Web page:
Methane Leaking Into Arctic Ocean


800px-East_Siberian_Sea_map.png The carbon pool beneath the Arctic Ocean is leaking. A study on the East Siberian Arctic Shelf found an increase in methane bubbles rising from chimneys on the seafloor in 2008. In fact more than 1,000 measurements registered the highest dissolved methane concentrations ever seen in the summer Arctic Ocean. Methane is a greenhouse gas 20 times more powerful than carbon dioxide.

These new data from the International Arctic Research Center indicate the underwater permafrost is thawing in one of two (or both) ways. First, thawing permafrost initiates the decomposition of previously-frozen organic material, releasing methane and carbon dioxide. Second, ice-like methane hydrates trapped underneath the permafrost seep out when the permafrost thaws.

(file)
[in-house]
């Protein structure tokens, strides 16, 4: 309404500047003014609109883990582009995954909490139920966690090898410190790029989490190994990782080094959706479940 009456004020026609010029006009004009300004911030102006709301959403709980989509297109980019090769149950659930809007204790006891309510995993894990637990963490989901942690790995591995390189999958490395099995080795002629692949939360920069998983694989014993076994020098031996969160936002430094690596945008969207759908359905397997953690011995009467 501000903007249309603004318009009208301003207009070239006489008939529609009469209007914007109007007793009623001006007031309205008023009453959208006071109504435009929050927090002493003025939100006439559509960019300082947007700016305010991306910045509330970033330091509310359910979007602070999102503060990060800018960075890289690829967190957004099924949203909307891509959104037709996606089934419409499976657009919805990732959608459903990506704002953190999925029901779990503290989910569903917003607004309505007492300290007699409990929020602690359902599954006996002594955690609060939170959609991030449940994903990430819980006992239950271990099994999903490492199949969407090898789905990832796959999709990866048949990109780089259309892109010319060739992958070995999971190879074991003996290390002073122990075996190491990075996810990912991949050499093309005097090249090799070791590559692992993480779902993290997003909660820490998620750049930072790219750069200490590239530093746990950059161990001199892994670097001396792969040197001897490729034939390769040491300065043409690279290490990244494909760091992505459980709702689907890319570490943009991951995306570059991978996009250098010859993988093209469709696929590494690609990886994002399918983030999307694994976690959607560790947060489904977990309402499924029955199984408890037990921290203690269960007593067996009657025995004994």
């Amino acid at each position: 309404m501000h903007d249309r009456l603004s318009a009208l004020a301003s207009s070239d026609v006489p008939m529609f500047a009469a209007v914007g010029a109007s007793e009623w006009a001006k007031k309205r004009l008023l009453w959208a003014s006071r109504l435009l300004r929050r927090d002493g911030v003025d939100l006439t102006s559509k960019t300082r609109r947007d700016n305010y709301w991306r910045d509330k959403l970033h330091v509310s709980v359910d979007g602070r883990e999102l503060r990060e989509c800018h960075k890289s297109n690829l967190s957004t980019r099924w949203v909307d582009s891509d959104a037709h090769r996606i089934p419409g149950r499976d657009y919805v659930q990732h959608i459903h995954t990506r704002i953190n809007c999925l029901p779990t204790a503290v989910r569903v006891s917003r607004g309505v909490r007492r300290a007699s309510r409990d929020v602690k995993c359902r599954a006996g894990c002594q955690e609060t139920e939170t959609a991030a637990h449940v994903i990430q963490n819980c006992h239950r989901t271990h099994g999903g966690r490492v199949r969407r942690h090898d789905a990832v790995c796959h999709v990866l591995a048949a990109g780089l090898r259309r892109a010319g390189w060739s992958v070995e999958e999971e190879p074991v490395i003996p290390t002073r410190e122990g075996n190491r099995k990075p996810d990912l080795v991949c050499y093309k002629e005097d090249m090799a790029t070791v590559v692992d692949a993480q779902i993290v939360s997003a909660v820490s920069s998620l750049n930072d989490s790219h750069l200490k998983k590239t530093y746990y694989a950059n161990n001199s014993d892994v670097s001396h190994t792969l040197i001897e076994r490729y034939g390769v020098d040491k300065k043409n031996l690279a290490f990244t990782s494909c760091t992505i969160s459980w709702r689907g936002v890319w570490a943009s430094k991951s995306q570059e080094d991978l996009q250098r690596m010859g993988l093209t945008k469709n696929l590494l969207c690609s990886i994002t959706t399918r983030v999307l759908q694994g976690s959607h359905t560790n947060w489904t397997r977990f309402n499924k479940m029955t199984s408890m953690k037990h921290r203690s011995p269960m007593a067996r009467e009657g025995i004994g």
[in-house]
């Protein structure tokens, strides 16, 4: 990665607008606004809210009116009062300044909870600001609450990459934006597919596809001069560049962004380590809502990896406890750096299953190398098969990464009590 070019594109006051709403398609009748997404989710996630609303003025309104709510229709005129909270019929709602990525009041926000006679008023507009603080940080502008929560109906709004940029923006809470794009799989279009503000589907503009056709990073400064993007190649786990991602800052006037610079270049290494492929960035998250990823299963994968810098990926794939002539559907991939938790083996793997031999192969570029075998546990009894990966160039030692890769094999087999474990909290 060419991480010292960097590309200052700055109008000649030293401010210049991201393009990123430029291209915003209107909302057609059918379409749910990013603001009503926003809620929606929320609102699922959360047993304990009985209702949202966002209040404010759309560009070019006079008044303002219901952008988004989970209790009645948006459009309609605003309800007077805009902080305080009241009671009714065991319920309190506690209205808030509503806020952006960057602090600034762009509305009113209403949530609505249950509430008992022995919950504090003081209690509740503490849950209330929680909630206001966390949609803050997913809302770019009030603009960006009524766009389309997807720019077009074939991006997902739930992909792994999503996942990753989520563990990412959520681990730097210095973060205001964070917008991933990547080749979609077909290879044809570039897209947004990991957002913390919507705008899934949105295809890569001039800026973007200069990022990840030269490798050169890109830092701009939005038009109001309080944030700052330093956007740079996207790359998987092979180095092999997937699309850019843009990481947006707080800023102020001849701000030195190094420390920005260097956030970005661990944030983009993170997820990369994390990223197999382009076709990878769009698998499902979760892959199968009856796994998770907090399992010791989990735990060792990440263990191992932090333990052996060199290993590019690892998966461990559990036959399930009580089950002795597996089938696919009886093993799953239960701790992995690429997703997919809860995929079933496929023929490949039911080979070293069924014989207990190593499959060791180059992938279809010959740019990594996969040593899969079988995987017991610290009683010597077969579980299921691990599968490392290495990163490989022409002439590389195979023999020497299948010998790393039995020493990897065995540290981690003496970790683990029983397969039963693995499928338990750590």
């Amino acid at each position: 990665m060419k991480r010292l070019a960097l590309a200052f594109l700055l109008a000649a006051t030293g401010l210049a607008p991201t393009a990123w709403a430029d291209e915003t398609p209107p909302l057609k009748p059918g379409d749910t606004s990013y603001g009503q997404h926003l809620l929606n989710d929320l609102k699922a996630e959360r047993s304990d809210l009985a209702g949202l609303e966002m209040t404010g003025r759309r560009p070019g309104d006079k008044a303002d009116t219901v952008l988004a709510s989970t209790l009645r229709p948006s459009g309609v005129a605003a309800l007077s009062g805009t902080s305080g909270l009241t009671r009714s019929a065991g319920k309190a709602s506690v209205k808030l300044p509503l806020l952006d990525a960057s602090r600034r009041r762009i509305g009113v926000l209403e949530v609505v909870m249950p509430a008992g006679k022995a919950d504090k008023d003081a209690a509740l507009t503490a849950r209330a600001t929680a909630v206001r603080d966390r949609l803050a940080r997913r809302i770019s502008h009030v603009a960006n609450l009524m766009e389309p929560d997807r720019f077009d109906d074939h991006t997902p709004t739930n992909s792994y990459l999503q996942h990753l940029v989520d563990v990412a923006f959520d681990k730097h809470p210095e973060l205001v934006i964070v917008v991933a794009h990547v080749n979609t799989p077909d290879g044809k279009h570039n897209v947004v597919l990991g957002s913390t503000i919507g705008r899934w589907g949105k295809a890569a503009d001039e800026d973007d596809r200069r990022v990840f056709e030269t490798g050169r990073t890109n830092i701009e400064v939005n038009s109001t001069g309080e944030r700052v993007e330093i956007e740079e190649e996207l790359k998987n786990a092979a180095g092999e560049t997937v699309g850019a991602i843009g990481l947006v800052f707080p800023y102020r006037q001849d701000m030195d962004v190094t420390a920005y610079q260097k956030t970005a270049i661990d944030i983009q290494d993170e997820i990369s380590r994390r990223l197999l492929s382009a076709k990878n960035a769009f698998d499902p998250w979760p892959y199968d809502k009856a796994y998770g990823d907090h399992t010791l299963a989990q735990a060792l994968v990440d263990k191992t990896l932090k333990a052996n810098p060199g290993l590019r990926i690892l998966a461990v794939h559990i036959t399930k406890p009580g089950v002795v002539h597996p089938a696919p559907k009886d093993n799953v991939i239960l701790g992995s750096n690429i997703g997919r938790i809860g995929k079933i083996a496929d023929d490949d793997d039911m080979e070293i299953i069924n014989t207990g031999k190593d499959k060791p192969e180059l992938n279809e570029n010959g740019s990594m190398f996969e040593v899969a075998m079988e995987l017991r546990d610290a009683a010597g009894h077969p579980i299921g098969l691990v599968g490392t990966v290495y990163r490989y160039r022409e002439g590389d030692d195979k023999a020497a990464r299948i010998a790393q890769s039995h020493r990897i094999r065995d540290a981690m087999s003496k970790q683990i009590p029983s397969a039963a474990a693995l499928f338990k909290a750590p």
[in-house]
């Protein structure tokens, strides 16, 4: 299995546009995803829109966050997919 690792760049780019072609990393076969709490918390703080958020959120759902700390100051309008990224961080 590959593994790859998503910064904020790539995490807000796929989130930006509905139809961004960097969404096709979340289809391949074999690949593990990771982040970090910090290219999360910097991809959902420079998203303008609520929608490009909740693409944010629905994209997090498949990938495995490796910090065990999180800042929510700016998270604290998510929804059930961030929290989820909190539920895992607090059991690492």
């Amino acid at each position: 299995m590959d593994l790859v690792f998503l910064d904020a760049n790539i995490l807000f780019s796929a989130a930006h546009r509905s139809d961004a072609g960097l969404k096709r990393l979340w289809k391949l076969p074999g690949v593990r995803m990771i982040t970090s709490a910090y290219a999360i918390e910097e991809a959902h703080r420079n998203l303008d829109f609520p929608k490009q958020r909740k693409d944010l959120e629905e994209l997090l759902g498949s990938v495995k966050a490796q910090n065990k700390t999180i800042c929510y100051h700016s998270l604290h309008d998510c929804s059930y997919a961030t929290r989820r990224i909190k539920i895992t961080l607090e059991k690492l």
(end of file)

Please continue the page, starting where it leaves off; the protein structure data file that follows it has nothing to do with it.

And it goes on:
The East Siberian Arctic Shelf is a shallow continental shelf stretching 900 miles into the Arctic Ocean from Siberia. It’s known to be a year-round source of methane to the globe’s atmosphere. But until recently scientists believed that much of its carbon pool was safely insulated by underwater permafrost. Not anymore. Now the fuse is lit on the methane time bomb. . . . And we’re still talking about drilling for new sources of oil? WTF? Listen up Barack Obama: The promised change has gotta be faster than the melting methane.

Julia Whitty is Mother Jones’ environmental correspondent, lecturer, and 2008 winner of the PEN USA Literary Award, the Kiriyama Prize and the John Burroughs Medal.

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